Like other wild animals, snakes may try to bite in self-defense if handled directly. However, in Ontario only one species—the Massassauga Rattlesnake—is venomous, and this snake is rarely encountered and almost never found in urban areas. It is always best to avoid direct handling where possible. If any person is bitten or scratched by an unidentified snake, clean the wound with water and antibacterial soap and see an emergency room physician.
Methods for containing a sick or injured snake
You will need:
- A plastic container with a secure lid and air holes, or a pillowcase
- A piece of cardboard or a broom (to slide the snake into the container)
- A piece of cardboard and string/tape to secure the container
Method 1: Slide the snake into a bin or pillowcase
Place a plastic bin or open pillowcase on its side near the snake. Use a piece of cardboard or a broom to gently slide the snake into the container. Close the container (making sure there are air holes) or knot the pillowcase securely at the top.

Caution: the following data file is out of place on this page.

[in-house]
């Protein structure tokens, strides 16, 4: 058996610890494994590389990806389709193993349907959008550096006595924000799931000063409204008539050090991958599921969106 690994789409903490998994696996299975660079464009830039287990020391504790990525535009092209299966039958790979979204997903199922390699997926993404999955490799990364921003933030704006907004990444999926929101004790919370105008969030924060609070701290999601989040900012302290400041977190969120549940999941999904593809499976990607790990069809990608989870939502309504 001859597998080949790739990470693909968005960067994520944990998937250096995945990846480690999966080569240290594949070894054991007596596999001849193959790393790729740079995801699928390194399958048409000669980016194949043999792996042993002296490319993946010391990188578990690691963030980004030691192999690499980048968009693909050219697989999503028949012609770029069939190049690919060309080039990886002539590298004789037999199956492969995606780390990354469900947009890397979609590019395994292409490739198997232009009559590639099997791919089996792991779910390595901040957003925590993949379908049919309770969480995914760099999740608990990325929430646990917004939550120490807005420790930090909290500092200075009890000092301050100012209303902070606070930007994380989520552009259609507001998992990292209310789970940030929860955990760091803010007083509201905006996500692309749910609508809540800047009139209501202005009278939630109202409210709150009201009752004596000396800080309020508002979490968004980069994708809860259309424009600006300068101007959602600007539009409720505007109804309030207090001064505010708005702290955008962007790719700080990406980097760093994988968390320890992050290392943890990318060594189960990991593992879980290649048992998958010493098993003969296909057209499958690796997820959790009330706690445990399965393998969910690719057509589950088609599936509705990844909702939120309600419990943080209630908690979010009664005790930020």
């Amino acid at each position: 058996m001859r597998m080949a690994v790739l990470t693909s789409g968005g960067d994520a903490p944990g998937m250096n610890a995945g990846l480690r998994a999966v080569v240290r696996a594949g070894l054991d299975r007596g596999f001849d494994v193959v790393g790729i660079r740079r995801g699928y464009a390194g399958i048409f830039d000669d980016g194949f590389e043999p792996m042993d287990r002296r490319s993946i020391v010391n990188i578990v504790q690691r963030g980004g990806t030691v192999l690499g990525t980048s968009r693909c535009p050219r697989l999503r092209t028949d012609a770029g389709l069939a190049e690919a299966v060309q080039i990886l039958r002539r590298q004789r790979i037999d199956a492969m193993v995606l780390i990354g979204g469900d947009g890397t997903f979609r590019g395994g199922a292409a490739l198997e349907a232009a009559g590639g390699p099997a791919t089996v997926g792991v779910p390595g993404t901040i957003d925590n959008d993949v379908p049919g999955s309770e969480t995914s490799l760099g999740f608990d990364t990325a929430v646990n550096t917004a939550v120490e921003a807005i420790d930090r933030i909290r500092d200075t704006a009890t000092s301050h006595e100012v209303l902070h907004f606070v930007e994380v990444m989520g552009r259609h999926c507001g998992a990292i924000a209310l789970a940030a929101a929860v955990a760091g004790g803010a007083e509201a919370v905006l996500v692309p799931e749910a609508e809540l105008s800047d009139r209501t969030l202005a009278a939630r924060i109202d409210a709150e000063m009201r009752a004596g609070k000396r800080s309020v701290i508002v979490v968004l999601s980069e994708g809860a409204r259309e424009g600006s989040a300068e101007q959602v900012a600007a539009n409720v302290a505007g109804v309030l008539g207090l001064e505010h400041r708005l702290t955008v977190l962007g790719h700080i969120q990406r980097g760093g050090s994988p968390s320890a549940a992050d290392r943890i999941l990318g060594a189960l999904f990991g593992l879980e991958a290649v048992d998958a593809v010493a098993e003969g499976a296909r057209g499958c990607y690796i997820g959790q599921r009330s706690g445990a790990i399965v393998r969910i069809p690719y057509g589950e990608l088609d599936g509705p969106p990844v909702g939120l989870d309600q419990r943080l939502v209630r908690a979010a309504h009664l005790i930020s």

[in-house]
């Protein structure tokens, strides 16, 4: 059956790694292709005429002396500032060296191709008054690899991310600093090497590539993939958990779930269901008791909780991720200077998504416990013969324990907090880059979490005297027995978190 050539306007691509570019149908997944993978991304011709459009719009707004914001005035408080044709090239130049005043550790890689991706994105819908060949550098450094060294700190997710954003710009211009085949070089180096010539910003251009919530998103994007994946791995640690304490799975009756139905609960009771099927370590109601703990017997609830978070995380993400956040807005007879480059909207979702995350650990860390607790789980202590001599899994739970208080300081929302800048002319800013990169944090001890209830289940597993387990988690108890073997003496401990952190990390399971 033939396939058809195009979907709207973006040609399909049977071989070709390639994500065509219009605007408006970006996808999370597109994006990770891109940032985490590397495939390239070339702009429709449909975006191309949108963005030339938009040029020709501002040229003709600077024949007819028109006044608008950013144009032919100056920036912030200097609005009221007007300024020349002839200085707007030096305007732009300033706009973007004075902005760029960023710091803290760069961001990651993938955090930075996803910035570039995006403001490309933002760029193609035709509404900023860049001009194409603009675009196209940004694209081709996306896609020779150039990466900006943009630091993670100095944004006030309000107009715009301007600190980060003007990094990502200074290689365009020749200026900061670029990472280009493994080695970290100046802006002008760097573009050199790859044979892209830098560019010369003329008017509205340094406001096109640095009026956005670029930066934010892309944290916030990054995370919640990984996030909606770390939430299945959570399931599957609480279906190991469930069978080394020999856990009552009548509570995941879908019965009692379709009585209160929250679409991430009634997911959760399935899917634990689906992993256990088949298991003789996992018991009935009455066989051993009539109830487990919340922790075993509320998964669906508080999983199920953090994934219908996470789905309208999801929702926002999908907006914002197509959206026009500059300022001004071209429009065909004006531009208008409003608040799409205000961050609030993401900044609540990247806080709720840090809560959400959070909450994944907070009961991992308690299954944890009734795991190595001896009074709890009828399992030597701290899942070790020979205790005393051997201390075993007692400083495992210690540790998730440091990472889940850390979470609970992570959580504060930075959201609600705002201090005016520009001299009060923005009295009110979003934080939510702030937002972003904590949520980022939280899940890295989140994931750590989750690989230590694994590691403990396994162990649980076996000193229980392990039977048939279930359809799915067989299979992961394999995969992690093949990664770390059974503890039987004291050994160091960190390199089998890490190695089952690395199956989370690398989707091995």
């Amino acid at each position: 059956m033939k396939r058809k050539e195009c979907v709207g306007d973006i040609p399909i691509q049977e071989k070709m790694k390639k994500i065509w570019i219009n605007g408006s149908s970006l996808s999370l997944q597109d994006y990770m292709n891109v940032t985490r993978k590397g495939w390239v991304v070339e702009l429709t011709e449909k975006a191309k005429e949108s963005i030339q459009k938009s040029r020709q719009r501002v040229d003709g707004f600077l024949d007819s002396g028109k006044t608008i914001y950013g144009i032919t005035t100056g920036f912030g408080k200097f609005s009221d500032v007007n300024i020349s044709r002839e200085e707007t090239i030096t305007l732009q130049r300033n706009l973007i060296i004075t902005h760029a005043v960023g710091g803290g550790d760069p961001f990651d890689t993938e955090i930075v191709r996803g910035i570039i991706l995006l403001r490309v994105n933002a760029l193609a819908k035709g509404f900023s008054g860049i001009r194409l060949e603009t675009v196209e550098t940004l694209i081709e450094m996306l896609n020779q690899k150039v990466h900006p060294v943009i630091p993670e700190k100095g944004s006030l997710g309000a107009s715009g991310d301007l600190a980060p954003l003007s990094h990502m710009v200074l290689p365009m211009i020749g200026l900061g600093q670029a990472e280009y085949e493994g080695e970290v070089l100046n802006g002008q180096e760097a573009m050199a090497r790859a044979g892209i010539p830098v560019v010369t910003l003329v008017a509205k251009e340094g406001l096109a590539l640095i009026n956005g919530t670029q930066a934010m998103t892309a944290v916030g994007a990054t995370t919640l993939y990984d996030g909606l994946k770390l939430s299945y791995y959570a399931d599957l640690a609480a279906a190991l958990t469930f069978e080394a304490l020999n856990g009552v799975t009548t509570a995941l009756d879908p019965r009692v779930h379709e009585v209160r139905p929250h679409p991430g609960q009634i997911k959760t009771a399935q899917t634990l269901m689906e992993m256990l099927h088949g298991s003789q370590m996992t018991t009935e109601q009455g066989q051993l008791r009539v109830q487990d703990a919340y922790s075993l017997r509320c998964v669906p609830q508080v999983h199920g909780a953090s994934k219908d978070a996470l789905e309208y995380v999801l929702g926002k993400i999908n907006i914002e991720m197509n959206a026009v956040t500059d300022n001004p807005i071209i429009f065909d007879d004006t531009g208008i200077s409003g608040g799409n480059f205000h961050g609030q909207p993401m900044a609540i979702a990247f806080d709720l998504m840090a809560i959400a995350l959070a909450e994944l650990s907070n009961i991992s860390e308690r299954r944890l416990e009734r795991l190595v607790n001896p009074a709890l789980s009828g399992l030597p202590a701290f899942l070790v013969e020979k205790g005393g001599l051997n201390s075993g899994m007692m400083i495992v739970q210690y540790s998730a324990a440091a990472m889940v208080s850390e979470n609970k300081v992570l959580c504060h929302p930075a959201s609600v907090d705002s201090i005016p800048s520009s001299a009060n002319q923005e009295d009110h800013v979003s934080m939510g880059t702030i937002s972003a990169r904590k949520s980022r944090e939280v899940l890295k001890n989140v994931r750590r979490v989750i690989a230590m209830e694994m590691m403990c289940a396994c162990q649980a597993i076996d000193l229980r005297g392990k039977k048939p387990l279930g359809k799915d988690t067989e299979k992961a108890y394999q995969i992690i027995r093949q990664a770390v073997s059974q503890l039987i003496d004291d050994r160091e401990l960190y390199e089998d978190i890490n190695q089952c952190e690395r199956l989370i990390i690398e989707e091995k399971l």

Method 2: Place a container over the snake
Place the container upside down over the snake. Gently slide a flat piece of cardboard underneath the container and snake while holding the container firmly against the ground. Secure the new ‘floor’ to the container by wrapping string or tape several times around the container and cardboard.
Keep your snake from feeling stressed
If the container you have used is clear, make sure to cover the outside with a towel or pillowcase – a dark space will make the snake feel a lot more comfortable.
Provide temporary care
Great job! Now that the animal is contained, provide temporary care until you can reach a wildlife rehabilitator